Given the current state of development, adoption of the lightning network should only increase throughout 2018 — not just among developers, but increasingly among end users as well.
“Integration and testing will be the next major step forward,” Lightning Labs CEO Elizabeth Stark agreed, noting: “Some exchanges and wallets are already working on it.”
Increased Privacy Through TumbleBit and ZeroLink
While it is sometimes misrepresented as such, Bitcoin is not really private right now. All transactions are included in the public blockchain for anyone to see, and transaction data analysis can reveal a lot about who owns what, who transacts with whom and more. While there are solutions available to increase privacy right now — like straightforward bitcoin mixers — these usually have significant drawbacks: They often require trusted parties or have privacy leaks.
TumbleBit was first proposed in 2016 by a group of researchers led by Ethan Heilman. It is essentially a coin-mixing protocol that uses a tumbler to create payment channels from all participants to all participants in a single mixing session. Everyone effectively receives different bitcoins than what they started with, breaking the trail of ownership for all. And importantly, TumbleBit utilizes clever cryptographic tricks to ensure that the tumbler can’t establish a link between users either.
An initial implementation of the TumbleBit protocol was coded by NBitcoin developer Nicolas Dorier in early 2017. His work was picked up by Ádám Ficsór as well as other developers, and blockchain platform Stratis announced it would implement the technology in its upcoming Breeze wallet, which also supports Bitcoin, by March 2018. Recently, in mid- December of 2017, Stratis released TumbleBit integration in this wallet in beta.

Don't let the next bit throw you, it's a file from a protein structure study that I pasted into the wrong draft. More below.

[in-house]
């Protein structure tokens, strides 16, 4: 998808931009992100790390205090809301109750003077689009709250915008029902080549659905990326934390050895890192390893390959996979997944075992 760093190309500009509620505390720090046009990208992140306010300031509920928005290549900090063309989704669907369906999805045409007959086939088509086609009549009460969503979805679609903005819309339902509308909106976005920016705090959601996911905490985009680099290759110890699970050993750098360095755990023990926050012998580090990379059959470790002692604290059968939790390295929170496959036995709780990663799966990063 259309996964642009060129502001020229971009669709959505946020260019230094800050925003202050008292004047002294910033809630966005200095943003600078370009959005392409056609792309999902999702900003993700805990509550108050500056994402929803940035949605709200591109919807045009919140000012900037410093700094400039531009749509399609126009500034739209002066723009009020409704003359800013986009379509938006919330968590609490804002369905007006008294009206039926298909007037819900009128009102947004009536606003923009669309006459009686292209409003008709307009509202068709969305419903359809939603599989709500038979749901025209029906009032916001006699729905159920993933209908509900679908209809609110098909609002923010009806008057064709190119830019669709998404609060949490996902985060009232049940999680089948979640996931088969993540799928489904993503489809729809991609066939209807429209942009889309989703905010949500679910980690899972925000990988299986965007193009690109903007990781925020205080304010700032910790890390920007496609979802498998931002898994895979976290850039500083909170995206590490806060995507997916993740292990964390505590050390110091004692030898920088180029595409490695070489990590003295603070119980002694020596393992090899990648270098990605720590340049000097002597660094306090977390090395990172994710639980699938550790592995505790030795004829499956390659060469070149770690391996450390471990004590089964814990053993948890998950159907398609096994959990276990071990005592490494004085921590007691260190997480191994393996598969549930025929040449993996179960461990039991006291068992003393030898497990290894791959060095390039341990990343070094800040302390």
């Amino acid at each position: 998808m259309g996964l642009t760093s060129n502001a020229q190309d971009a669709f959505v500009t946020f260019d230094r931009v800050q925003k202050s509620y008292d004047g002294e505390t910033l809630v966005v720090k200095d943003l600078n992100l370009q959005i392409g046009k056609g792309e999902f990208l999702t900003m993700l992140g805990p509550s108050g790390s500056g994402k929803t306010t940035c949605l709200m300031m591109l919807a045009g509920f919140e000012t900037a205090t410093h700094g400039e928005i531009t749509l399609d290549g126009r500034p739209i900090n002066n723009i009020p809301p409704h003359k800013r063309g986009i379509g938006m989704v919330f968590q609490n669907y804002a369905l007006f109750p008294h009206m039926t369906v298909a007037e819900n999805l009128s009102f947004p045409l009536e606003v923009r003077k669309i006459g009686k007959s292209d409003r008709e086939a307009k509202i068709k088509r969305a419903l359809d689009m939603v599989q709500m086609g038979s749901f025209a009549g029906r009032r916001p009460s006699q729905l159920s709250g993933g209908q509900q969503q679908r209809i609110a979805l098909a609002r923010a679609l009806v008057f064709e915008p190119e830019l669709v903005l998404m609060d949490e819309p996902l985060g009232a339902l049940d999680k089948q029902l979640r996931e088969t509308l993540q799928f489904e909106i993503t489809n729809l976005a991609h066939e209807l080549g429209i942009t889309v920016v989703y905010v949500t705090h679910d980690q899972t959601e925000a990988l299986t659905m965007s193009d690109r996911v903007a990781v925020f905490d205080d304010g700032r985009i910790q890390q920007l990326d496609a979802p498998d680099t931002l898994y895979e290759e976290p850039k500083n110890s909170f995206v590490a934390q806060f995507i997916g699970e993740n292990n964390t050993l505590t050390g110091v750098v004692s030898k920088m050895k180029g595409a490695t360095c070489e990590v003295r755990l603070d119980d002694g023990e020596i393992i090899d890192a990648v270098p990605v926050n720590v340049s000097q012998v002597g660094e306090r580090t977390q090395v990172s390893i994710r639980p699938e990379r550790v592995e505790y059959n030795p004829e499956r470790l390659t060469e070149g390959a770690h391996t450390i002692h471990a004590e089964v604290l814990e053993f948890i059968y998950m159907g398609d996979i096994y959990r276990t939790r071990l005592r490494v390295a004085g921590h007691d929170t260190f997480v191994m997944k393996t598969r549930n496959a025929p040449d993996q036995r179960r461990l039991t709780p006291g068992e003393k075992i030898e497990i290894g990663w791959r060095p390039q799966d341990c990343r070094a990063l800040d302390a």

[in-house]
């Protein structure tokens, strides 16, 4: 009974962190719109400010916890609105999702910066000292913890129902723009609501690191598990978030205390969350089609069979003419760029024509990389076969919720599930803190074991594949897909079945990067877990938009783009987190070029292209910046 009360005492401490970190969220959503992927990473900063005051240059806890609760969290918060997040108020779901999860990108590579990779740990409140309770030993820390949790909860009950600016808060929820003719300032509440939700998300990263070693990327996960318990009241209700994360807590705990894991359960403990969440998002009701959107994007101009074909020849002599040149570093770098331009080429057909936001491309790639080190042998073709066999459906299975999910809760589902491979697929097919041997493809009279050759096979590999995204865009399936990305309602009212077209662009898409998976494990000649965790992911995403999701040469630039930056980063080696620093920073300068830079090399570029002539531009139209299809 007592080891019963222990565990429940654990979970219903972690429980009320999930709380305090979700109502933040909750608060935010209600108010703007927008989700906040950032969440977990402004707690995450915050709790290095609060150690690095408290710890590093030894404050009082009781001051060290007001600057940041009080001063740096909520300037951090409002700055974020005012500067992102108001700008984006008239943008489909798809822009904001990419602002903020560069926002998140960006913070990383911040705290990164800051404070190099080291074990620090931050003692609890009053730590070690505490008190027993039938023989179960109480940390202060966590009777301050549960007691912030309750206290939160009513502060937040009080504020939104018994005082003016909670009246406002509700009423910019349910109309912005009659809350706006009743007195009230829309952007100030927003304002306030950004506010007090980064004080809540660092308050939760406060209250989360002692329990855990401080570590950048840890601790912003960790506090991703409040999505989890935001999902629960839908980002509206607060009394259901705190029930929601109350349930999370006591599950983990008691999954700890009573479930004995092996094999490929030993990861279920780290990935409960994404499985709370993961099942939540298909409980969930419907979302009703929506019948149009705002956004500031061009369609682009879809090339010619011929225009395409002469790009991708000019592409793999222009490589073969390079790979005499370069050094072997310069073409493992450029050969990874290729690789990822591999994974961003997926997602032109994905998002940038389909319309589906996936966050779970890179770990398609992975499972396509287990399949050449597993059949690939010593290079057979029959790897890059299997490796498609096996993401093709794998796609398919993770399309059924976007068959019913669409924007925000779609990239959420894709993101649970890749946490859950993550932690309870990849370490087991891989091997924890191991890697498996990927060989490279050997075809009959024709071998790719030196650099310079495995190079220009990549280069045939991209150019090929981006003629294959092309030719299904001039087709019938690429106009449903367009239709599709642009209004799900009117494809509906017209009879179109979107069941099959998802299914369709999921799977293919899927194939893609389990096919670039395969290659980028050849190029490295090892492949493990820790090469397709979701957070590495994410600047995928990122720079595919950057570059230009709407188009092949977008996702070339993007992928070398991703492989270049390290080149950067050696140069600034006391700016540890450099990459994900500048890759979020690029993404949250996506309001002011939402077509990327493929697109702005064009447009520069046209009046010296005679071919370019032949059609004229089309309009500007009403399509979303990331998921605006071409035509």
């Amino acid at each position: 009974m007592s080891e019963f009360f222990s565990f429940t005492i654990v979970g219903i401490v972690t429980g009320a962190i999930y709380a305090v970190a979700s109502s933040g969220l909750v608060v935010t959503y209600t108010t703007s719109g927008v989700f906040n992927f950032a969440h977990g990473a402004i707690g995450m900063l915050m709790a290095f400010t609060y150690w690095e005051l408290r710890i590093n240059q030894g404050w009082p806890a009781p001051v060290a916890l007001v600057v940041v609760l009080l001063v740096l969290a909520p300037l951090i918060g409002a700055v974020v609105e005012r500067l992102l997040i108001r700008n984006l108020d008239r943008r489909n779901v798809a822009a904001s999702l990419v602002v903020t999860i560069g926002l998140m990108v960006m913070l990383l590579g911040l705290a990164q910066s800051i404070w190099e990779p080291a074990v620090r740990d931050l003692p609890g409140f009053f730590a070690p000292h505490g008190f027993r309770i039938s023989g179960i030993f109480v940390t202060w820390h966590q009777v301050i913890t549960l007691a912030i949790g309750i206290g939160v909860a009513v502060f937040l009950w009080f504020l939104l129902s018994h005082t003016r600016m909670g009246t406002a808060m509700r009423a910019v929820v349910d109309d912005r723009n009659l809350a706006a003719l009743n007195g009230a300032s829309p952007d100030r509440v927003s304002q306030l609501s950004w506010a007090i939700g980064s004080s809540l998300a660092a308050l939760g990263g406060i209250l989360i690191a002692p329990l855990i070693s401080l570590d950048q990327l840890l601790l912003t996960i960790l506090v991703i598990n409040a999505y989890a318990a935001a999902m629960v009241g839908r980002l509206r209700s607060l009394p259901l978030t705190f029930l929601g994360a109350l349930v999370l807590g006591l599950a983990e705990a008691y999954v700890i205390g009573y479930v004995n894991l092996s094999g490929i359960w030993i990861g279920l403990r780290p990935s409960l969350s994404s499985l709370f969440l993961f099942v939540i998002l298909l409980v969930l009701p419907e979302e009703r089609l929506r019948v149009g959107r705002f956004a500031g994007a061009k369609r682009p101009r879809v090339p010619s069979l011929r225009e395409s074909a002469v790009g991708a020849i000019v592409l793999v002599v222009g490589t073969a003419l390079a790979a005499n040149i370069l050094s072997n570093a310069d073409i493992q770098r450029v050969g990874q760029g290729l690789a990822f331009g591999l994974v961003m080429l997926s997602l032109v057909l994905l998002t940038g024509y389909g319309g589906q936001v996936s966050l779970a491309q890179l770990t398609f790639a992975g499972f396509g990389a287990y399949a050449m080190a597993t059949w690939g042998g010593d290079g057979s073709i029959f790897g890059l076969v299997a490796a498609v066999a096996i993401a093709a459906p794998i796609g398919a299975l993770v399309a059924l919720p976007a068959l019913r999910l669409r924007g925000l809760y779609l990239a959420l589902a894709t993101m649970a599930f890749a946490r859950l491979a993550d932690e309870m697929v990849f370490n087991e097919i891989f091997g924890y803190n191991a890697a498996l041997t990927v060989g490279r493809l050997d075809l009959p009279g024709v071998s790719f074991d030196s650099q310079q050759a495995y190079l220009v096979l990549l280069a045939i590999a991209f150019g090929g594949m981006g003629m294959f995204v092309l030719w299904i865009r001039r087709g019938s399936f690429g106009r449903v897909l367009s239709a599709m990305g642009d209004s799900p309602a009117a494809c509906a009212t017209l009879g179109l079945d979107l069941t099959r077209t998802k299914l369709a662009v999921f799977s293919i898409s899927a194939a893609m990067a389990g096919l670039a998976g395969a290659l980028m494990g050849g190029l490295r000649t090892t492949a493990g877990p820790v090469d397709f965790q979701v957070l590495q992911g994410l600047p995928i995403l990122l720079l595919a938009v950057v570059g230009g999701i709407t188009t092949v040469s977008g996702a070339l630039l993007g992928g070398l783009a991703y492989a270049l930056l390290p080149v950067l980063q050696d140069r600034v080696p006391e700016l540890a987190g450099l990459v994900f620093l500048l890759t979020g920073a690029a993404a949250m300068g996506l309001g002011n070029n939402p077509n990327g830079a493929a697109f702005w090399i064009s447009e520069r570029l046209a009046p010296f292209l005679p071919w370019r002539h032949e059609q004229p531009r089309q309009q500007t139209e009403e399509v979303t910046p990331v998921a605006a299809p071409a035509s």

The other promising solution, ZeroLink, is an older concept: it was first proposed (not under the same name) by Bitcoin Core contributor and Blockstream CTO Gregory Maxwell, back in 2013. Not unlike TumbleBit, ZeroLink utilizes a central server to connect all users but without being able to link their transactions. As opposed to TumbleBit, however, it creates a single (CoinJoin) transaction between all participants, which makes the solution significantly cheaper.
This idea seemed to have been forgotten for some years until Ficsór (indeed, the same Ficsór that worked on TumbleBit) rediscovered it earlier this year. He switched his efforts from TumbleBit to a new ZeroLink project and has since finished an initial ZeroLink implementation.
Ficsór recently ran some tests with his ZeroLink implementation, and while results showed that his implementation needs improvement, Ficsór considers it likely that it will be properly usable within months.
“I could throw it out in the open right now and let people mix,” he told Bitcoin Magazine. “There is no risk of money loss at any point during the mix, and many mixing rounds were executing correctly. It is just some users would encounter some bugs I am not comfortable with fixing on the fly.”
More Sidechains, More Adoption
Sidechains are alternative blockchains but with coins pegged one-to-one to specific bitcoins. This allows users to effectively “move” bitcoins to chains that operate under entirely different rules and means that Bitcoin and all its sidechains only use the “original” 21 million coins embedded in the Bitcoin protocol. A sidechain could then, for example, allow for faster confirmations, or more privacy, or extended smart contract capabilities, or just about anything else that altcoins are used for today.
The concept was first proposed by Blockstream CEO Dr. Adam Back and others back in 2014; it formed the basis around which Blockstream was first founded. Blockstream itself also launched the Liquid sidechain, which allows for instant transactions between — in particular — Bitcoin exchanges. Liquid is currently still in beta but could see its 1.0 release in 2018.